A recent Wall Street Journal article on the Gideons International reminded me of the special reverence and esteem I have always held for the organization. I can vividly recall Gideons showing up year after year at my rough and tumble lower class junior high school, patiently handing out their colorful mini Bibles to students that for the most part were either indifferent, walking past without looking up, or outright mocking. Still, these men would come back the next year to perform this duty. They were not there to preach or pass judgment, they were there with a simple mission to pass on the enduring legacy of handing out one of the oldest printed books known to man, a book that they believed held the most important lessons to the meaning of life.
A few years later, I would gain a better appreciation for the work of the Gideons. I was 17 years old and six days removed from high school graduation. I found myself in an overnight stay in Amarillo, Texas for final steps at the Military Entrance Processing Station prior to departure for basic training for the Army National Guard out in Fort Benning, Georgia. This was my first step in my military and college education journey, the two being inextricably linked in my life given that the military is how I paid for my undergraduate studies at Texas A&M and I spent four years as an Army officer after graduation. All that being said, a 17 year old spending his first true night alone knows nothing of what the future really holds and has a rather potentially toxic mixture of emotions of excitement and trepidation competing for outlets and attention. I recall that after a day spent at the processing station returning to my room to discover that the man staying in my room, who must have shipped out that day en route to his own basic training for the Navy, had stolen the $100 I had in my bag meant to last me the couple of days in Amarillo. Lonely, broke, disabused of the naive notion that there would be nothing but honor amongst military men, and holed up in a shady motel on the remarkably dirty and seedy Amarillo Boulevard, I spent a bit of time reading the Gideon Bible in the drawer. The reading gave me a great sense of encouragement on my last evening as a free man. I can therefore say that the unglamourous and hidden work of the Gideons provided aid and comfort to me personally. I wonder how many others out there have found some comfort from a Gideon’s Bible in a time of dire need? Traveling on the road can be a remarkable experience for the clarity that it can provide an individual for deep thought and a forced time away from distractions. It is during those times that people can be prone to despair. Thus, the Gideons provide a remarkable service, even if it does not create the same level of fanfare as other forms of global missions.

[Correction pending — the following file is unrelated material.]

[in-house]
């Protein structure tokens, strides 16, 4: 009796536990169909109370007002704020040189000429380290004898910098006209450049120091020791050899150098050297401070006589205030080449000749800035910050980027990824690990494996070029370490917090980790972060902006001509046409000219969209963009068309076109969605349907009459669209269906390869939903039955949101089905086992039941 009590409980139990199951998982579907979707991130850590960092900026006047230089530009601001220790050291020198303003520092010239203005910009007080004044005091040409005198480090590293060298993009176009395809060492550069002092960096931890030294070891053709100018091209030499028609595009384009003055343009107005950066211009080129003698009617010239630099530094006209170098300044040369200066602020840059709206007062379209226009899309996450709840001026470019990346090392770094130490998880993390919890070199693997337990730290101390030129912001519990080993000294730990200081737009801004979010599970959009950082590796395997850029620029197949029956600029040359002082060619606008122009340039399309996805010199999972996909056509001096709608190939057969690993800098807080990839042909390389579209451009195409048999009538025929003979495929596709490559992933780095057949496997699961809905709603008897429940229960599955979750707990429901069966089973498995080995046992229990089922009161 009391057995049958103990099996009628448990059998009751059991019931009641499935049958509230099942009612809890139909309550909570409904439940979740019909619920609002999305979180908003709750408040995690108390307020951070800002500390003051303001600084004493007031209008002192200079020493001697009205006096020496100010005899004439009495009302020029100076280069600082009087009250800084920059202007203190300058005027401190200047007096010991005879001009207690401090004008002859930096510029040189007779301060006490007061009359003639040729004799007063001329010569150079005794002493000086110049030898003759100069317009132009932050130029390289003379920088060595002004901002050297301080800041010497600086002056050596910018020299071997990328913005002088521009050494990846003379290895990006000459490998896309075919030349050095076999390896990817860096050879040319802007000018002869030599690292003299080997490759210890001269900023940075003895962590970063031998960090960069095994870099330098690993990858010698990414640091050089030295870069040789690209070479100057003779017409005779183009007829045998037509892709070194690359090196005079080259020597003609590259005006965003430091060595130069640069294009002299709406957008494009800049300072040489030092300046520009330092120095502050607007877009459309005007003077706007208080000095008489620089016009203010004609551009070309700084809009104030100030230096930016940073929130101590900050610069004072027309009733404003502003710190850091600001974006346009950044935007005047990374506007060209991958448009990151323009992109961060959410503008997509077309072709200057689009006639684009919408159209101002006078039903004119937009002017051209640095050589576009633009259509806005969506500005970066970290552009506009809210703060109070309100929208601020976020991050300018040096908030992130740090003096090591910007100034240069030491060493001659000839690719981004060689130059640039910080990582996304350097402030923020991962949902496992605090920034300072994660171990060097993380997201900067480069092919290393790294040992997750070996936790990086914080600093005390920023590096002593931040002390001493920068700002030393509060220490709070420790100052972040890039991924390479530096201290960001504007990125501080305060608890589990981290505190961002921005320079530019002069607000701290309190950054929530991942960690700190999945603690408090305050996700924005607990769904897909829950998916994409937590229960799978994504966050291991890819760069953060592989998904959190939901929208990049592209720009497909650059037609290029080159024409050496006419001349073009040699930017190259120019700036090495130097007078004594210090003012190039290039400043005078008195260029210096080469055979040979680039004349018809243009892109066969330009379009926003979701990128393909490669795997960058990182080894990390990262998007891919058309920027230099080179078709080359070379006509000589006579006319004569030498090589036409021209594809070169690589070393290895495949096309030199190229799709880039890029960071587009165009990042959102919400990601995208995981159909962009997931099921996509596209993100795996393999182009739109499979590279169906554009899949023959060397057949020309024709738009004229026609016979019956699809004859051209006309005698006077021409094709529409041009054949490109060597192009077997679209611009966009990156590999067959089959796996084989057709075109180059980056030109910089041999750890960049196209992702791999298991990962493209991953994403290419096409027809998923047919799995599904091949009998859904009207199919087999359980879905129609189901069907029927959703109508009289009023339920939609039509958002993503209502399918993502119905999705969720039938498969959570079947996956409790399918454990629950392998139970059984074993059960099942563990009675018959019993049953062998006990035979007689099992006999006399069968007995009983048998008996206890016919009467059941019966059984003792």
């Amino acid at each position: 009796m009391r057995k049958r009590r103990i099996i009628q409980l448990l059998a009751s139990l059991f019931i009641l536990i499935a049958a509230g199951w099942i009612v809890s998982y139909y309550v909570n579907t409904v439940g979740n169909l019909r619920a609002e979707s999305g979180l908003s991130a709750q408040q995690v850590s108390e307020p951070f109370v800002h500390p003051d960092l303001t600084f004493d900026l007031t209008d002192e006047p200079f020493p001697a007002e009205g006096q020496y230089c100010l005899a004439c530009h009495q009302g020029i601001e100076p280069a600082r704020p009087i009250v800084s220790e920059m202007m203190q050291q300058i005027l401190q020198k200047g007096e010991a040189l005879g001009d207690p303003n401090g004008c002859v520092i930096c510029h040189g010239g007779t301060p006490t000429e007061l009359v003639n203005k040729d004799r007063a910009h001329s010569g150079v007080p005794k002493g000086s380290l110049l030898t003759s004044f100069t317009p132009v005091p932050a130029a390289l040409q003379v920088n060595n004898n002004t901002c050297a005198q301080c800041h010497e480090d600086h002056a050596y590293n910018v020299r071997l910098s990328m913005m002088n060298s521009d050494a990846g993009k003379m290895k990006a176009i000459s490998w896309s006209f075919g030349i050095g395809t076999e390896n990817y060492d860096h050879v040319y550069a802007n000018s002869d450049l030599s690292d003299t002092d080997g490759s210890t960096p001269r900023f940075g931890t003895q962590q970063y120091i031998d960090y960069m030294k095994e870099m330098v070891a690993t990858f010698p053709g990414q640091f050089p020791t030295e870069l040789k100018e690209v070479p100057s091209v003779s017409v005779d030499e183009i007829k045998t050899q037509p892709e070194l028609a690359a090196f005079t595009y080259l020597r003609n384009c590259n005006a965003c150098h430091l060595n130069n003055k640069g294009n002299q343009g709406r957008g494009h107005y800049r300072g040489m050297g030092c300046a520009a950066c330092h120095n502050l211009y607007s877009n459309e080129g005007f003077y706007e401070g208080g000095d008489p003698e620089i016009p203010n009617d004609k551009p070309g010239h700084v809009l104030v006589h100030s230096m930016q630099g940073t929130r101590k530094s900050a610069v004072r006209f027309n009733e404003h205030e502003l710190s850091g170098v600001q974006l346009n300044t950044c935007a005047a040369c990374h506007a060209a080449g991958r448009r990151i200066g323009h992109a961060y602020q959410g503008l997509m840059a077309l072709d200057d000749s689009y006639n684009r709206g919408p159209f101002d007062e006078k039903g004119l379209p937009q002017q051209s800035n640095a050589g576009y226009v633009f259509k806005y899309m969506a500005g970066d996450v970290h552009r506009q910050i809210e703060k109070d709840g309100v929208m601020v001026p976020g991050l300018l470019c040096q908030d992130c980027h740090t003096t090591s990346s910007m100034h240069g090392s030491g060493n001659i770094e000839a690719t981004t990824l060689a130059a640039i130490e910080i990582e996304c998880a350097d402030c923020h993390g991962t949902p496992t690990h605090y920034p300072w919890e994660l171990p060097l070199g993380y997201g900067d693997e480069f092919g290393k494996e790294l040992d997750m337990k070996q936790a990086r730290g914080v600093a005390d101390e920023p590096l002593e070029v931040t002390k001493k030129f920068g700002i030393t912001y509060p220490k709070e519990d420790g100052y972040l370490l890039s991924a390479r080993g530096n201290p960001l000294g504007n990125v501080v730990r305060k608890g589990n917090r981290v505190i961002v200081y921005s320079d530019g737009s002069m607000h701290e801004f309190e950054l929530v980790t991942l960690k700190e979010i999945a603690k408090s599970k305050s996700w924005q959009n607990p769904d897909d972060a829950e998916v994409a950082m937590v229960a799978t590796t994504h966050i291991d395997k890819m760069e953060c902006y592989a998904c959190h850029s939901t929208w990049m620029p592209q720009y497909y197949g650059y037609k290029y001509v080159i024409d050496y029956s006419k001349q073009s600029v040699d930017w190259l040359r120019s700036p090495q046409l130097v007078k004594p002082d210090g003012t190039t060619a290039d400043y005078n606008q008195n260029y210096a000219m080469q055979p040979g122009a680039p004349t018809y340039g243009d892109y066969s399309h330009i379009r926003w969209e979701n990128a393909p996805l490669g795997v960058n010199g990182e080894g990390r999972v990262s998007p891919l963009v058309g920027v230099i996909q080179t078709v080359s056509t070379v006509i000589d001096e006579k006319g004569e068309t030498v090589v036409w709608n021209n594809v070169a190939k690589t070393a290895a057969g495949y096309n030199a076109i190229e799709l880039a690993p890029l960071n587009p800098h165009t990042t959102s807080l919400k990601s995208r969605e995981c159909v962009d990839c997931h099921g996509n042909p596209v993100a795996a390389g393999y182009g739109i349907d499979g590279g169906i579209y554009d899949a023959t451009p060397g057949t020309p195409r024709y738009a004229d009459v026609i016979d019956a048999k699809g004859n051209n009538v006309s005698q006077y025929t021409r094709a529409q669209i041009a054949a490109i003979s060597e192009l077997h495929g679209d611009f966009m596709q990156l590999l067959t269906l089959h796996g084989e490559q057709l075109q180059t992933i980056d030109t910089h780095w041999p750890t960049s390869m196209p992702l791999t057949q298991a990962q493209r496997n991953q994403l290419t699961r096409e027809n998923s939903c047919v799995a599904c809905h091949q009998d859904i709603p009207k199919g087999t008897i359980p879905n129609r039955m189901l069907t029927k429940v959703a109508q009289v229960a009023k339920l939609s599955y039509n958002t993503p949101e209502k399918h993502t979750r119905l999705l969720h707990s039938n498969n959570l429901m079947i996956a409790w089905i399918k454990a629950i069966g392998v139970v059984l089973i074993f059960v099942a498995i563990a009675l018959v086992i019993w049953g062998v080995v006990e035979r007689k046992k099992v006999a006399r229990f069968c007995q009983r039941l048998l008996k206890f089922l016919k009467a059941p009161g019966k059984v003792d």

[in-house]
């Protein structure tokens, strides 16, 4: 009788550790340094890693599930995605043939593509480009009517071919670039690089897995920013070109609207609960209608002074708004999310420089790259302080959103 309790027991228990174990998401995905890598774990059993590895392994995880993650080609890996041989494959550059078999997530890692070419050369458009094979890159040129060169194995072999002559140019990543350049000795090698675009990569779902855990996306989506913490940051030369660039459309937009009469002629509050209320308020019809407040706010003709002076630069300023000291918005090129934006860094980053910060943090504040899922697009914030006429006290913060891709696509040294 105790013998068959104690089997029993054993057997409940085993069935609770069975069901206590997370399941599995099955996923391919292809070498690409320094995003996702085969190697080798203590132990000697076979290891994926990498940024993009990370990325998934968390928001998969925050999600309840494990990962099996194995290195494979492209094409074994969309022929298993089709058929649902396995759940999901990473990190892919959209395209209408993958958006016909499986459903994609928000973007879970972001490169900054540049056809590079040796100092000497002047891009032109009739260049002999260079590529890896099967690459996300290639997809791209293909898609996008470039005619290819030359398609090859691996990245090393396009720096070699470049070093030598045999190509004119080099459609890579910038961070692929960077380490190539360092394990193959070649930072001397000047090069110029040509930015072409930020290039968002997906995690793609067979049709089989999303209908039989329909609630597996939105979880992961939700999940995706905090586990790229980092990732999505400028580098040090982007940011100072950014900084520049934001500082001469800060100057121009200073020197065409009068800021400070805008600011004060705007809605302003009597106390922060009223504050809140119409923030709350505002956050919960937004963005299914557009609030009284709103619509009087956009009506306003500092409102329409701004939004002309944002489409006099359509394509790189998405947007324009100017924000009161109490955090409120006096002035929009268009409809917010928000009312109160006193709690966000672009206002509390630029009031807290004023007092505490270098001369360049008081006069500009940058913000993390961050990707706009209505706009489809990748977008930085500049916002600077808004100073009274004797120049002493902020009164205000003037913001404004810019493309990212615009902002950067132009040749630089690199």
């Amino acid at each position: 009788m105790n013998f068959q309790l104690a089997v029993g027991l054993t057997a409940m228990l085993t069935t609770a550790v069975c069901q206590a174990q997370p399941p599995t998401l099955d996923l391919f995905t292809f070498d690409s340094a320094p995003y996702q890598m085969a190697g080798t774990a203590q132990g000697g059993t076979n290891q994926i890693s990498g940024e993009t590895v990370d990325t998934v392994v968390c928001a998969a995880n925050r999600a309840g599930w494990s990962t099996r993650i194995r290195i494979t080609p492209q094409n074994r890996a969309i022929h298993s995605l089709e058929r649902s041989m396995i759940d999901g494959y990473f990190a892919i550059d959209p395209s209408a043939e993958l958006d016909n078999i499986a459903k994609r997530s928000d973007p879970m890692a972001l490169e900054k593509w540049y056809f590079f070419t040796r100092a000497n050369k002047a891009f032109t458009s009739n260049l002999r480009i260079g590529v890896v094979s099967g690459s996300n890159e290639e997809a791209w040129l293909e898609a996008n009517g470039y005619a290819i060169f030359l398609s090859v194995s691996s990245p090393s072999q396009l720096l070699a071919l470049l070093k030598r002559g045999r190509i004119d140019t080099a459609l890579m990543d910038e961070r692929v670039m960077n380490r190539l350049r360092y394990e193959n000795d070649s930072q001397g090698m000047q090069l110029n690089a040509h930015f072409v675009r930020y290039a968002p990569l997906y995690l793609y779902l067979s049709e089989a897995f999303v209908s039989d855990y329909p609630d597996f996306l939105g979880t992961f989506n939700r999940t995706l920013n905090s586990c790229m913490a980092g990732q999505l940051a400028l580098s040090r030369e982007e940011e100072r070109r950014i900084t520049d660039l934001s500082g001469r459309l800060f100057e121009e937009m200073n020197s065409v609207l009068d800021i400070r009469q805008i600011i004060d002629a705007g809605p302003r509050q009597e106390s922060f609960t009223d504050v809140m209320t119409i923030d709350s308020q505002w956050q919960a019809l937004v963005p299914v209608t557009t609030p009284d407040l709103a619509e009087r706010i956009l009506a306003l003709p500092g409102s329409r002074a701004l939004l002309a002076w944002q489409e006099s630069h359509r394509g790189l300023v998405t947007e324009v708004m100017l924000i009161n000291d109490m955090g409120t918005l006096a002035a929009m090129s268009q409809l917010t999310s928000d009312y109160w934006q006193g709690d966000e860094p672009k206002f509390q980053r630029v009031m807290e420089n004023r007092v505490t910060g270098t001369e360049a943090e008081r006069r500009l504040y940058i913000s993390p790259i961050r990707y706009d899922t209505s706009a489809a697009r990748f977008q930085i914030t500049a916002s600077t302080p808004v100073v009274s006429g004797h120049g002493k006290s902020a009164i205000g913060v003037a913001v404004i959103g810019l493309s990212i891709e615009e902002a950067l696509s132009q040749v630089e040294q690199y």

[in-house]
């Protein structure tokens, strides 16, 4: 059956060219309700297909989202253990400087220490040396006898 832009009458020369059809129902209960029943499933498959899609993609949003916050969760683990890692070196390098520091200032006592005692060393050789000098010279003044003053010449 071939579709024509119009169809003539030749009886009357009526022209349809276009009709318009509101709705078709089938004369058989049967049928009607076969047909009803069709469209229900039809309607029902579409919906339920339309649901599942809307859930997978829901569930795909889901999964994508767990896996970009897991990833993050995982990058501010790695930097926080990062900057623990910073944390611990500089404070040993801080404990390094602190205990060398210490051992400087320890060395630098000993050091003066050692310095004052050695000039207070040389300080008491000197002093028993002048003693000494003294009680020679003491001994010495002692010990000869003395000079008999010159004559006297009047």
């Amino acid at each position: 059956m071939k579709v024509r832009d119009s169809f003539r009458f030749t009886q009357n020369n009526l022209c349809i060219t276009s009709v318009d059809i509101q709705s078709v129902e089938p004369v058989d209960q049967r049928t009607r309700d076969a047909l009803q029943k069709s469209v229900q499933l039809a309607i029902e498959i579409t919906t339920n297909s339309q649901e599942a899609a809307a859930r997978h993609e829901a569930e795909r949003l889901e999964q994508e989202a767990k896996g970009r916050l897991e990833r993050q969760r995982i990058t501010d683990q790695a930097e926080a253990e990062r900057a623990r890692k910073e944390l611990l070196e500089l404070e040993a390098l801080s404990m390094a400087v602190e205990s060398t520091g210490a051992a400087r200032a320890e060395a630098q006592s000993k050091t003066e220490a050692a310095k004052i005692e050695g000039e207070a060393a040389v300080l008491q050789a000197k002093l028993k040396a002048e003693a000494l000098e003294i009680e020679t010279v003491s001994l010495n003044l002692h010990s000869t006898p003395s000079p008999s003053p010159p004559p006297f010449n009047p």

My youthful crucible was by no means the last time I would have direct exposure to the work of the Gideons. Recently, and almost two decades after my hotel experience, I had the pleasure of attending a morning Gideons meeting with my Grandfather’s chapter in the small farming community of Plainview, Texas. The event was simple enough: mostly middle-aged and older men meeting to eat breakfast burritos, drink coffee, talk about the weather, rib each other (as men age, I suppose that they never grow out of the boyhood tactics of questioning one another’s intelligence and/or manhood), and to discuss the business and financial matters of the chapter. True to the nature of the group’s mission, this was a group of men gathering to lift up their families, communities, the American nation, and the world up in prayer. Most importantly, this particular chapter was meeting to discuss their plans to provide weekly church service coverage for prisons throughout the surrounding area. Each week, the farmers, doctors, and retirees of this Gideon’s chapter go throughout the surrounding area to provide comfort and succor to those amongst us in most need of love and meaning. My grandfather is one who heads out to a prison on just about a weekly basis, providing an example of the dedication the Gideons have to God’s work that is safely out of the limelight, but directed at those most in need. Whether it is handing out Bibles to school students on the wrong side of town, placing Bibles in hotels, or ministering to locked up and forgotten prisoners, the Gideons do a lot of the work that remains firmly out of the public eye and directed at those most in need of reaching. This makes the Gideon’s hidden work all the more important and worthy of support from Christian communities.